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World Championship 2018: What it Meant for Indian shooters’ Quest for Tokyo 2020

Olympic fans in India, who had been immensely disappointed by Indian shooters ‘dismal’ performance in Rio 2016, were eagerly awaiting the start of this new cycle. However, yet again, there wasn’t much for them to celebrate as far as Olympic qualification was concerned. Analyzed below are a few takeaways on what this World Championship meant for Indian shooters quest for Tokyo 2020:

Vaibhav Manocha |

Updated:September 18, 2018, 10:59 AM IST
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World Championship 2018: What it Meant for Indian shooters’ Quest for Tokyo 2020
Twitter/ Rajyavardhan Rathore
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There has been an understandable euphoria around the success of the Indian shooting contingent in the recently concluded Changwon World Championship, buoyed by a few headline grabbing performances. As was anticipated by a few, this was led by new age junior shooters whose fearless efforts drove them to various podium finishes one after another. This World Championship also marked the beginning of Tokyo 2020 cycle as it was first of many Olympic qualification tournaments where shooters could book quota places.

Olympic fans in India, who had been immensely disappointed by Indian shooters ‘dismal’ performance in Rio 2016, were eagerly awaiting the start of this new cycle. However, yet again, there wasn’t much for them to celebrate as far as Olympic qualification was concerned. Analyzed below are a few takeaways on what this World Championship meant for Indian shooters quest for Tokyo 2020:

Anjum Moudgil is a definitive yes for Tokyo 2020…

Women’s 10m air rifle is one of the most fiercely competed events in the world of shooting. In the ISSF Munich world cup, held earlier this year in May, it was contested by an astonishing 182 women shooters – highest across all events, for both men and women. Fortunately, among a growing crop of world class shooters in India, women in 10m air rifle also represent the best talent pool in the country. Going by national rankings, Apurvi Chandela, Elavenil Valarivan, and Mehuli Ghosh are the top three shooters, who have showcased extraordinarily performances this year, winning prestigious medals, breaching the massive barrier of 630 along the way (for perspective, top qualifier in men’s 10m air rifle at Rio Olympics 2016 had scored 630.2). All three keeping their eyes firmly on making it to Tokyo 2020.

So when Anjum Moudgil surprised one and all with her quota winning silver medal performance in 10m air rifle in Changwon, it created an unprecedented situation for Indian shooting which only a few would have thought. Quotas in shooting belong to National Olympic Committees (NOCs) and can be used to send the best performing athletes, regardless of who wins them. NRAI (Shooting Federation of India) also has a selection system in place to decide which shooters get to represent these quotas at Tokyo Olympics. But considering Anjum’s specialization in two rifle events, her ticket for Tokyo 2020 appears to be reserved already. As per ISSF’s Olympic qualification rulebook, Anjum’s quota in 10m air rifle also allows her to compete in 50m 3 position rifle, an event she holds expertise in, thus making her selection a no-brainer. For the record, she has been among the most consistent 50m 3 position shooters in the world this year – qualifying for finals in two world cups and finishing outside top 10 only once. She is definitely the one to watch out for in this Tokyo 2020 cycle. It would be interesting to see who among Apurvi, Elavenil, and Mehuli get selected for another quota.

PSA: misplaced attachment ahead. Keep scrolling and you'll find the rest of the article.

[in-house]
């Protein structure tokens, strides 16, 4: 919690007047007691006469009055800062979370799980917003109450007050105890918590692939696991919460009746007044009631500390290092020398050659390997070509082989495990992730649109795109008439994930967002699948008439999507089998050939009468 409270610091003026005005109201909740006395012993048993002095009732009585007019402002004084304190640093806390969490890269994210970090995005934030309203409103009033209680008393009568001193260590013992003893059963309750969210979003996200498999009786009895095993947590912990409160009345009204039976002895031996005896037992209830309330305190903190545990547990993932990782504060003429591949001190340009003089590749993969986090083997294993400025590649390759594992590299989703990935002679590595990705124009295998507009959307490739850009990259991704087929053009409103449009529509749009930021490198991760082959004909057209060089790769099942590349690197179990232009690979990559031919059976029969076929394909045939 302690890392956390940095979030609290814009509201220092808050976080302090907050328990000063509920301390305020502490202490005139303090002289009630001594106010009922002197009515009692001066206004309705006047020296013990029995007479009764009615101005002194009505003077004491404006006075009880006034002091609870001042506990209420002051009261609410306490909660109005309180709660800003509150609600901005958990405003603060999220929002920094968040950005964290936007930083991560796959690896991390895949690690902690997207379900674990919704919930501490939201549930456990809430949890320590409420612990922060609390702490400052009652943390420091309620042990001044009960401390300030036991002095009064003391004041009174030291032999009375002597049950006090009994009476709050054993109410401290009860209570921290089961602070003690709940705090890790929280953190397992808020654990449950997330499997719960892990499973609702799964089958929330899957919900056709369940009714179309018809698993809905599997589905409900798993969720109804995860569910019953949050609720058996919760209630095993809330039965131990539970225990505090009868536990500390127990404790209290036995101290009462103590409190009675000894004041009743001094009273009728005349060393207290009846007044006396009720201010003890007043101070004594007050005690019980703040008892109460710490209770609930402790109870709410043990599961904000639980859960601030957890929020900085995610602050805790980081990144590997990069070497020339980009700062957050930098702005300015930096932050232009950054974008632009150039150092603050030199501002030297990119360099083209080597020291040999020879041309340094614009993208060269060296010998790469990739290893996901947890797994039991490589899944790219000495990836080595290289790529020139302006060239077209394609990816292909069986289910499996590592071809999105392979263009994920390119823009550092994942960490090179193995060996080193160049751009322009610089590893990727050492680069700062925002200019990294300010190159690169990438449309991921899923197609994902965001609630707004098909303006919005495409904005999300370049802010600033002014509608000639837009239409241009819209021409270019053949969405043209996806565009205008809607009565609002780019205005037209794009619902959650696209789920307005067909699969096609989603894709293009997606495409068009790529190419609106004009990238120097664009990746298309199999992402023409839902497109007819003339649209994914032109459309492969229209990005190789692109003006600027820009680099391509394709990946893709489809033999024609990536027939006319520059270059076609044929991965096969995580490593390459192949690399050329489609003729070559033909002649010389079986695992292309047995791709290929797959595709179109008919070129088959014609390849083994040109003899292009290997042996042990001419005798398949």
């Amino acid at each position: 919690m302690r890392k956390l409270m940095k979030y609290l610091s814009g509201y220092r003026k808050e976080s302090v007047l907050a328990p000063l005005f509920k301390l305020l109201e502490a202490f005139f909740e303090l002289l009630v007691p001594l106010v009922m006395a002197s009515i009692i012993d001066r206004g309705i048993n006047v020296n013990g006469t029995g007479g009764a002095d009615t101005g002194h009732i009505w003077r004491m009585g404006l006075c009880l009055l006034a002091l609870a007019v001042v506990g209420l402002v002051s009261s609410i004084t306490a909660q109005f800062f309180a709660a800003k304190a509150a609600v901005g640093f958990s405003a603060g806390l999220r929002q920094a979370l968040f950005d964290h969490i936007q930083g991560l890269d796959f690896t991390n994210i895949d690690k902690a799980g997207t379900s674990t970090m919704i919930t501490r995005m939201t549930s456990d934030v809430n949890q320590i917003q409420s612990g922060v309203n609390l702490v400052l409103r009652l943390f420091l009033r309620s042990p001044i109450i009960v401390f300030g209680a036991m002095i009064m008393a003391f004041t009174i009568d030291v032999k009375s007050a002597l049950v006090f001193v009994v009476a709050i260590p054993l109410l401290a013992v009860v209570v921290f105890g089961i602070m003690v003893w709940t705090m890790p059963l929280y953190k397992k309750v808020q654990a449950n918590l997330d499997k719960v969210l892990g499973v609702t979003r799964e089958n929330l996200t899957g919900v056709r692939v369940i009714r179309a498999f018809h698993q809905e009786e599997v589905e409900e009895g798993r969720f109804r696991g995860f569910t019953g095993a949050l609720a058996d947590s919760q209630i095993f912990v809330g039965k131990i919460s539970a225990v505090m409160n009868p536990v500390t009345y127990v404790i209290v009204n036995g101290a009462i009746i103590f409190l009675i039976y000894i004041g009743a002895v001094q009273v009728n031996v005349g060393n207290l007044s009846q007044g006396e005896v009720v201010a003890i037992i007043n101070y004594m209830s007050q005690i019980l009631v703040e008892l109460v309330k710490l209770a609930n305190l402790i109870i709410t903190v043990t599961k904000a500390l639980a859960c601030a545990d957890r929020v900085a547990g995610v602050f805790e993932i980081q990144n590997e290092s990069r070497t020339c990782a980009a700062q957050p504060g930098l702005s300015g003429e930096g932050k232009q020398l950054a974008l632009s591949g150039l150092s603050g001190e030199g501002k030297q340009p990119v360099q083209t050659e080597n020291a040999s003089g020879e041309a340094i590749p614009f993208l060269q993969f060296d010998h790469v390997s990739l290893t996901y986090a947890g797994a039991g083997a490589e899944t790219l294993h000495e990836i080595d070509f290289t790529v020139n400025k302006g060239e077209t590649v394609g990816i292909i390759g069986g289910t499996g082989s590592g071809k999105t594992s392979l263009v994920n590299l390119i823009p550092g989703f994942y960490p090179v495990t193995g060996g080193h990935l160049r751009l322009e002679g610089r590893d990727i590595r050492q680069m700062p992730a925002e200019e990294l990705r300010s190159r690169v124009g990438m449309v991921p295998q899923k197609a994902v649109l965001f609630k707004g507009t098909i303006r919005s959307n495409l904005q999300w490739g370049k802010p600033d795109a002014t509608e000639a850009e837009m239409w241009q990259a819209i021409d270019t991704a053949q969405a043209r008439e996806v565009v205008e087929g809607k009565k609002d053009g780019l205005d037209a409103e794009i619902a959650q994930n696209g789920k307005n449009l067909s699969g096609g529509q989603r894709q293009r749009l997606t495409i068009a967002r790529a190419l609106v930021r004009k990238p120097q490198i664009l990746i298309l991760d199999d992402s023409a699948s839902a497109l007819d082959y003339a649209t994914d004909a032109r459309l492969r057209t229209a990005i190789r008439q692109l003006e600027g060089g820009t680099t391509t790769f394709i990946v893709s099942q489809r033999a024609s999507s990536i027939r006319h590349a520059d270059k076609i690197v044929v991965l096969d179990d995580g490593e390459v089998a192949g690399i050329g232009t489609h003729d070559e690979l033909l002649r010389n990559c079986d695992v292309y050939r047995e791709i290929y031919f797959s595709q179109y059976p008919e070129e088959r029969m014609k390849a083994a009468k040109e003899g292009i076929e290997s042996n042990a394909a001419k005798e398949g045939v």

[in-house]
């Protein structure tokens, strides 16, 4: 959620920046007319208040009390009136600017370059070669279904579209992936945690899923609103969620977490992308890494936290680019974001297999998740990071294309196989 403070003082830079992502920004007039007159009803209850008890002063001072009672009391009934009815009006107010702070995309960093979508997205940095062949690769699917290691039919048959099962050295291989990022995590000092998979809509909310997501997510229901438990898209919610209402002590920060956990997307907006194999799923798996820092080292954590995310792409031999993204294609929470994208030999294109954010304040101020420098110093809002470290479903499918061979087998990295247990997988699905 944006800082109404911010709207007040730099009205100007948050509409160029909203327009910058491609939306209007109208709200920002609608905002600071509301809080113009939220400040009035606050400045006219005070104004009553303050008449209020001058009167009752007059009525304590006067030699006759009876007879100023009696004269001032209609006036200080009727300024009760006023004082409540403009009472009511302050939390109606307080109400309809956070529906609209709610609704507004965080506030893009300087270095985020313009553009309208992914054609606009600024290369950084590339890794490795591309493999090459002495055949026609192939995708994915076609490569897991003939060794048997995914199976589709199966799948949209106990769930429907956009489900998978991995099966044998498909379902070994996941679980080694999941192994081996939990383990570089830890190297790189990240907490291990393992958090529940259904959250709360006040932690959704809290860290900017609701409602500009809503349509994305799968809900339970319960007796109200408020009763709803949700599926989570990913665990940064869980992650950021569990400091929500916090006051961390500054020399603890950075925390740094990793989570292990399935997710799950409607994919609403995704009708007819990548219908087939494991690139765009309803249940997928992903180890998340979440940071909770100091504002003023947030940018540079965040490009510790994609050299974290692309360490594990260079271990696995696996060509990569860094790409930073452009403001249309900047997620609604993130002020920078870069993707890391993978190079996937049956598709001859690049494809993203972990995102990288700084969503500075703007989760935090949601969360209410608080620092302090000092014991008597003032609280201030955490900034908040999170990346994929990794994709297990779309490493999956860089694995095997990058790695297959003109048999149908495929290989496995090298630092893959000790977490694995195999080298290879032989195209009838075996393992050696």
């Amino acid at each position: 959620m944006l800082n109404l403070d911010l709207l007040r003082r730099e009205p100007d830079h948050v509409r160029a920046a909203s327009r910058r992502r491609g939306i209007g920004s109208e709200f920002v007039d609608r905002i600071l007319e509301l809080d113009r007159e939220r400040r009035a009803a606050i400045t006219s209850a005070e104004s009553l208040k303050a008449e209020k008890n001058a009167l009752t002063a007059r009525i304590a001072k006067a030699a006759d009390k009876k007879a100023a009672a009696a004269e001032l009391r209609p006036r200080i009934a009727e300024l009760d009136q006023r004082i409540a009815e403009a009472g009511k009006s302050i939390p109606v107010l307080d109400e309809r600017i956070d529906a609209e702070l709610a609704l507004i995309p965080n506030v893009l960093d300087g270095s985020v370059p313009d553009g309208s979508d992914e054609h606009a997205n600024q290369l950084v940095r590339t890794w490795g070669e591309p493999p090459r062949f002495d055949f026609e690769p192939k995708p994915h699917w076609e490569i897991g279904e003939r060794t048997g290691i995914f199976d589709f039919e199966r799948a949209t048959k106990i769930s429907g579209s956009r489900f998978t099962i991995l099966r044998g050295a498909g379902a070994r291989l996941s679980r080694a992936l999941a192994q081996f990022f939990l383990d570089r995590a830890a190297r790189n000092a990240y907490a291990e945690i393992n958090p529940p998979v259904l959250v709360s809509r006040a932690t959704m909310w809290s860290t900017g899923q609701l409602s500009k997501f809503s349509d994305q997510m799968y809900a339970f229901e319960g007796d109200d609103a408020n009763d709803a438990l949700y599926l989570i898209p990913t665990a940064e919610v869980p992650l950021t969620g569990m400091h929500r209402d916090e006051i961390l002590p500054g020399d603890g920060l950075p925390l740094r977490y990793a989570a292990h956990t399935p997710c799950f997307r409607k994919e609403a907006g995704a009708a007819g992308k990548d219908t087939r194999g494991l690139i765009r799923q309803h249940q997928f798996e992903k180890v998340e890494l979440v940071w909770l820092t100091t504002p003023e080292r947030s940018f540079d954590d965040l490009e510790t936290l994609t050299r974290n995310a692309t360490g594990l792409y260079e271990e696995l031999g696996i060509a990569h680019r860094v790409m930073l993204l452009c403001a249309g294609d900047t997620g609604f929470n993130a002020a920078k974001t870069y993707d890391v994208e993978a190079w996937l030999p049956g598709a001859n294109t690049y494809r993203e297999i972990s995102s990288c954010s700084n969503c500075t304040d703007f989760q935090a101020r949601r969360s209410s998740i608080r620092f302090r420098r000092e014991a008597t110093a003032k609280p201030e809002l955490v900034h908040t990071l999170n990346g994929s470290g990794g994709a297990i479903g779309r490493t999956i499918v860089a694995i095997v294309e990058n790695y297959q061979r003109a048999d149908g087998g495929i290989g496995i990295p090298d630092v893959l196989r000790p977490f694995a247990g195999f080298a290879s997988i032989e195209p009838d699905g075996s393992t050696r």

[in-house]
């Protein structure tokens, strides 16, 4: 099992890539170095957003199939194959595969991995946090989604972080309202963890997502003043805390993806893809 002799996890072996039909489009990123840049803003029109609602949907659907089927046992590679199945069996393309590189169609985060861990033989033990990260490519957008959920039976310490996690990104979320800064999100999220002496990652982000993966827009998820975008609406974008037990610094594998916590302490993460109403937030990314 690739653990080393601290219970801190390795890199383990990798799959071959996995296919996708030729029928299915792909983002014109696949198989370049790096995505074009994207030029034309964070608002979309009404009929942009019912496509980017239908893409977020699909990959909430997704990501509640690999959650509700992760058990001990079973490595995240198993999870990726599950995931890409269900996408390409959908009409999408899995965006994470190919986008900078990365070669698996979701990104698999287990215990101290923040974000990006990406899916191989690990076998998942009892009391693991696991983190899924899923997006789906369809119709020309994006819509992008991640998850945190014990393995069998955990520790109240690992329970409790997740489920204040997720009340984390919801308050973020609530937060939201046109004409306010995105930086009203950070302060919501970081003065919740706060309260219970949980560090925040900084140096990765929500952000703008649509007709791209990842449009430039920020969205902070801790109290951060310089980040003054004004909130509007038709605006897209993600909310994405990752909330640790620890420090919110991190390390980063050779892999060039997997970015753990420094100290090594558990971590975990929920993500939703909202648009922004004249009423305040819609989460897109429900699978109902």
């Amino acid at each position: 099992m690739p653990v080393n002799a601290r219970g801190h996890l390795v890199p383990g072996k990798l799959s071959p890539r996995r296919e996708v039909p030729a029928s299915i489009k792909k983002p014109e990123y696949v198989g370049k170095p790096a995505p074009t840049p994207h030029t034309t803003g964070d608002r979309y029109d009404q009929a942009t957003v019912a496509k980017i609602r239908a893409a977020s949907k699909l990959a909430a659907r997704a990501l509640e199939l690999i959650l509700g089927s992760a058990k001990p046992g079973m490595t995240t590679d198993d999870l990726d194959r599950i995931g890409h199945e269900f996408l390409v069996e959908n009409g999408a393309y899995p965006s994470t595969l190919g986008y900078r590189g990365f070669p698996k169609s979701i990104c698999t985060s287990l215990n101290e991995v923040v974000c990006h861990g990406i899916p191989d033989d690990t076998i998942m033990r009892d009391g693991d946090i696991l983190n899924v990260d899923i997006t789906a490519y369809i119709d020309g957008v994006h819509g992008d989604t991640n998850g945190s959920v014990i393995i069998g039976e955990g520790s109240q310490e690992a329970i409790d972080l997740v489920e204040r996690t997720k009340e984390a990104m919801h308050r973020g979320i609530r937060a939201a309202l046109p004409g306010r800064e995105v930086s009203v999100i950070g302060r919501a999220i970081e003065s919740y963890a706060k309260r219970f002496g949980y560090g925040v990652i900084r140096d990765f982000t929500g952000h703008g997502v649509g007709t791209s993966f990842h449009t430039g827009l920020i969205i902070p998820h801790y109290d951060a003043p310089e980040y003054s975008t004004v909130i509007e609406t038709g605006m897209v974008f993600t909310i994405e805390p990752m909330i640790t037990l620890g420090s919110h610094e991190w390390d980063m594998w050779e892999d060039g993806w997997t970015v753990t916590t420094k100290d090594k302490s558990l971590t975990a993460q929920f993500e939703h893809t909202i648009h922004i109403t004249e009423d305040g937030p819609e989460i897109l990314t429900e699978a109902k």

Trivia: Previous two rifle shooters from India to have won quota along with a medal at World Championships were Abhinav Bindra (Gold, 2006) and Gagan Narang (Bronze, 2010) – who also won the same medal at subsequent Olympics in Beijing and London, respectively.

Long but bright road ahead for the rest…

Much has been talked about significant improvement in medal tally from 2 medals in Grenada World Championship (2014) to 27 in Changwon (2018) but when it came to Olympic events, not much has changed. In Grenada, three Indian shooters made it to the finals of Olympic events and collected only a single medal along with quota. Four years later, in Changwon, these numbers are now changed to four qualification in finals, a lone medal and two quota places. Progression, but only marginal!

Looking towards the road ahead, expectations are still higher than before. And there are enough reasons for Indian shooting fans to be optimistic about. Beginning next year, Dr. Karni Singh Shooting range in New Delhi is set to host the first of series of world cups with quota availability, where home conditions should favor Indian shooters. Additionally, shooters from Asian powerhouse, China and Korea, have already taken bag full of Olympic quotas at Changwon World Championships, which provides opportunity for other countries in the region to obtain quotas at Asian Championships, to be held in Qatar later in 2019. Going by performances put in by Indian shooters at Asian Games, it wouldn’t be a surprise if we exceed 13 quotas grabbed for Rio Olympics.

Trivia: India has never won more than two quotas in an ISSF World Championship, and yet, has clinched 10+ quotas in last three Olympic Games.
| Edited by: Abhimanyu Sen
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